VA Study Confirms Safety of PCI Without Surgical Backup

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Allowing percutaneous coronary intervention (PCI) at centers without on-site cardiothoracic surgery capabilities can improve patient access without affecting safety, affirmed a study of the Veterans Affairs (VA) system published online September 4, 2014, ahead of print in Circulation. However, the need for subsequent revascularization—particularly repeat PCI—was higher at centers without surgical backup.

Thomas M. Maddox, MD, MSc, of the VA Eastern Colorado Health Care System (Denver, CO), and colleagues looked at data from 24,387 patients (mean age 63 years; 98.4% male) who underwent PCI at 59 VA facilities from October 2007 to September 2010; 27.1% of patients underwent procedures at 18 facilities without on-site surgical backup. All information was recorded in the VA CART (Clinical Assessment, Reporting, and Tracking) program, which was established when the VA first allowed PCI without surgical backup in 2005.

Median patient drive time to the nearest PCI facility—a proxy for access—was shortened by 90.8 minutes when centers without surgical backup were included in the scenario, with an even greater reduction for patients undergoing primary PCI for STEMI (96.1 minutes) compared with those with NSTEMI/unstable angina (91.4 minutes) and those having elective procedures (87.2 minutes).

That improvement in access was not accompanied by any signals of harm, with rates of emergent CABG during the procedure and procedural mortality rates of 0.1% or lower, regardless of whether the center had on-site surgical backup.

In addition, the 1-year rate of all-cause mortality or MI hospitalization (primary outcome) was similar at centers with and without on-site surgical backup (8.7% vs 8.4%; P = .51). The lack of difference was consistent for mortality and MI individually, as well as across PCI indications and volumes.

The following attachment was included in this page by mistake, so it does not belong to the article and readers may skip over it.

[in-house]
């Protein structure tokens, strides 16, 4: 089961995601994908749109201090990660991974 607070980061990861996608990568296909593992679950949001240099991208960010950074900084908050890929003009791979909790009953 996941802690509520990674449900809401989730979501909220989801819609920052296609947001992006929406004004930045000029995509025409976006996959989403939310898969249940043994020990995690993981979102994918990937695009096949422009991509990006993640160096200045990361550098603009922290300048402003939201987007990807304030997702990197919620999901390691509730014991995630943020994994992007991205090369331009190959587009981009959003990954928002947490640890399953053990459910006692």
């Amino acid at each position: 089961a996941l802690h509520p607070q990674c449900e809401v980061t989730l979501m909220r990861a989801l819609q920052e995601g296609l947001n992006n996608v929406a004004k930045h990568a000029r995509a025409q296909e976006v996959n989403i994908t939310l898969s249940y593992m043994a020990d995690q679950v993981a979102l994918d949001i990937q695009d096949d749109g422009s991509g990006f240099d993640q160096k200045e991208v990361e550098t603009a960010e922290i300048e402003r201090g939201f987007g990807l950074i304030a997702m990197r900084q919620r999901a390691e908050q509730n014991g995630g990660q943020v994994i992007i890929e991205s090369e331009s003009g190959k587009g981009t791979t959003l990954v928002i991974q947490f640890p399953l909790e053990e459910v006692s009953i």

There was, however, a greater risk of subsequent unplanned revascularization in the year following the index procedure at facilities without on-site surgery (15.2% vs 12.7%; adjusted HR 1.21; 95% CI 1.03-1.42), driven by a higher risk of repeat PCI (adjusted HR 1.28; 95% CI 1.07-1.52).

Real World Matches Clinical Trials

The feasibility and safety of performing PCI without on-site surgical backup has been demonstrated in multiple clinical trials and observational studies, Dr. Maddox and colleagues write. Consequently, “current PCI guidelines allow for the procedure at facilities without on-site cardiothoracic surgery, but call for appropriate program development and quality oversight,” they say, noting the higher rate of unplanned revascularization when on-site backup is not available.

“The reasons behind this finding are unclear, but may represent a lower initial PCI success rate and/or a more conservative approach by interventionalists at these facilities,” the authors write. “Regardless of the reasons, this difference in revascularization rates was not accompanied by a safety signal of harm at 1 year.”

The researchers acknowledge that the study findings may not be applicable to female patients or to settings outside of the VA.

“The integrated nature of the VA health care system, the unique aspects of the national VA quality oversight program, and low PCI volumes in the VA may reduce the generalizability of our findings to non-VA settings without these characteristics,” they write. “However, the quality oversight features inherent in the VA CART program can be replicated in non-VA settings, and the national move towards greater health care integration and accountable care organizations may necessitate emulating the VA’s approach.”


Maddox TM, Stanislawski MA, O’Donnell C, et al. Patient access and 1-year outcomes of percutaneous coronary intervention facilities with and without on-site cardiothoracic surgery: insights from the VA CART program. Circulation. 2014;Epub ahead of print.


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  • Dr. Maddox reports receiving support from the Department of Veterans Affairs Health Services.

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